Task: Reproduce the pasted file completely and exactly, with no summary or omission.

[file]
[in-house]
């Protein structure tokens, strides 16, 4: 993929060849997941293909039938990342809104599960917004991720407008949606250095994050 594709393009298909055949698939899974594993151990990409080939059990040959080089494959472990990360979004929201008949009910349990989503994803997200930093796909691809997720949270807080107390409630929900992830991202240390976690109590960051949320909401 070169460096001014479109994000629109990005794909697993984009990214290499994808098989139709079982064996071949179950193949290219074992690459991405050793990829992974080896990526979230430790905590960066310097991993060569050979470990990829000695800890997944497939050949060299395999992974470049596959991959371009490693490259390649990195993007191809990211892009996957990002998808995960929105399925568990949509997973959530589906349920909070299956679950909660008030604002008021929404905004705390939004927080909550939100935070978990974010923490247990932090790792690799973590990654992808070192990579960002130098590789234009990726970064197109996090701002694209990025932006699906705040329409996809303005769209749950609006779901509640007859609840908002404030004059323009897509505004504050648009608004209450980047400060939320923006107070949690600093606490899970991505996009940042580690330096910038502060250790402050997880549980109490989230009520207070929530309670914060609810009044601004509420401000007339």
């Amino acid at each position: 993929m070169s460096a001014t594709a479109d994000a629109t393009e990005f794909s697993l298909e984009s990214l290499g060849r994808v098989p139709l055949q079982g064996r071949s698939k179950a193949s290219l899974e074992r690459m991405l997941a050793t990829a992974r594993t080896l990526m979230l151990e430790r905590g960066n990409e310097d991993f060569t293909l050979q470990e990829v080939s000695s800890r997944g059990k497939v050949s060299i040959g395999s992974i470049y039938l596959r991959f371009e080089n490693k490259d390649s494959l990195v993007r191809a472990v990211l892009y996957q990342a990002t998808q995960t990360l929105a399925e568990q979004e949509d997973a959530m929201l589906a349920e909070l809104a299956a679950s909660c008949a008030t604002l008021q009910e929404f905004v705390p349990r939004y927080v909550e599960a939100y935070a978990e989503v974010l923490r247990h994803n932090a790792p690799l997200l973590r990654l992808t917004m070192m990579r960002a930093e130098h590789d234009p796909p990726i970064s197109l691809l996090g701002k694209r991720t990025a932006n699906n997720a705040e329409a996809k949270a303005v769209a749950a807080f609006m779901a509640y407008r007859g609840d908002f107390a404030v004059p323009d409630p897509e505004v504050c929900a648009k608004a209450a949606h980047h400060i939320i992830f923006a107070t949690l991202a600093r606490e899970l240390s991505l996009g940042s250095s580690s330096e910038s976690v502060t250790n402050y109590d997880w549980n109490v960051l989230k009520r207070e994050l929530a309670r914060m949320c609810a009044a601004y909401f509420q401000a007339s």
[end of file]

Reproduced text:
[in-house]
């Protein structure tokens, strides 16, 4: 993929060849997941293909039938990342809104599960917004991720407008949606250095994050 594709393009298909055949698939899974594993151990990409080939059990040959080089494959472990990360979004929201008949009910349990989503994803997200930093796909691809997720949270807080107390409630929900992830991202240390976690109590960051949320909401 070169460096001014479109994000629109990005794909697993984009990214290499994808098989139709079982064996071949179950193949290219074992690459991405050793990829992974080896990526979230430790905590960066310097991993060569050979470990990829000695800890997944497939050949060299395999992974470049596959991959371009490693490259390649990195993007191809990211892009996957990002998808995960929105399925568990949509997973959530589906349920909070299956679950909660008030604002008021929404905004705390939004927080909550939100935070978990974010923490247990932090790792690799973590990654992808070192990579960002130098590789234009990726970064197109996090701002694209990025932006699906705040329409996809303005769209749950609006779901509640007859609840908002404030004059323009897509505004504050648009608004209450980047400060939320923006107070949690600093606490899970991505996009940042580690330096910038502060250790402050997880549980109490989230009520207070929530309670914060609810009044601004509420401000007339």
């Amino acid at each position: 993929m070169s460096a001014t594709a479109d994000a629109t393009e990005f794909s697993l298909e984009s990214l290499g060849r994808v098989p139709l055949q079982g064996r071949s698939k179950a193949s290219l899974e074992r690459m991405l997941a050793t990829a992974r594993t080896l990526m979230l151990e430790r905590g960066n990409e310097d991993f060569t293909l050979q470990e990829v080939s000695s800890r997944g059990k497939v050949s060299i040959g395999s992974i470049y039938l596959r991959f371009e080089n490693k490259d390649s494959l990195v993007r191809a472990v990211l892009y996957q990342a990002t998808q995960t990360l929105a399925e568990q979004e949509d997973a959530m929201l589906a349920e909070l809104a299956a679950s909660c008949a008030t604002l008021q009910e929404f905004v705390p349990r939004y927080v909550e599960a939100y935070a978990e989503v974010l923490r247990h994803n932090a790792p690799l997200l973590r990654l992808t917004m070192m990579r960002a930093e130098h590789d234009p796909p990726i970064s197109l691809l996090g701002k694209r991720t990025a932006n699906n997720a705040e329409a996809k949270a303005v769209a749950a807080f609006m779901a509640y407008r007859g609840d908002f107390a404030v004059p323009d409630p897509e505004v504050c929900a648009k608004a209450a949606h980047h400060i939320i992830f923006a107070t949690l991202a600093r606490e899970l240390s991505l996009g940042s250095s580690s330096e910038s976690v502060t250790n402050y109590d997880w549980n109490v960051l989230k009520r207070e994050l929530a309670r914060m949320c609810a009044a601004y909401f509420q401000a007339s």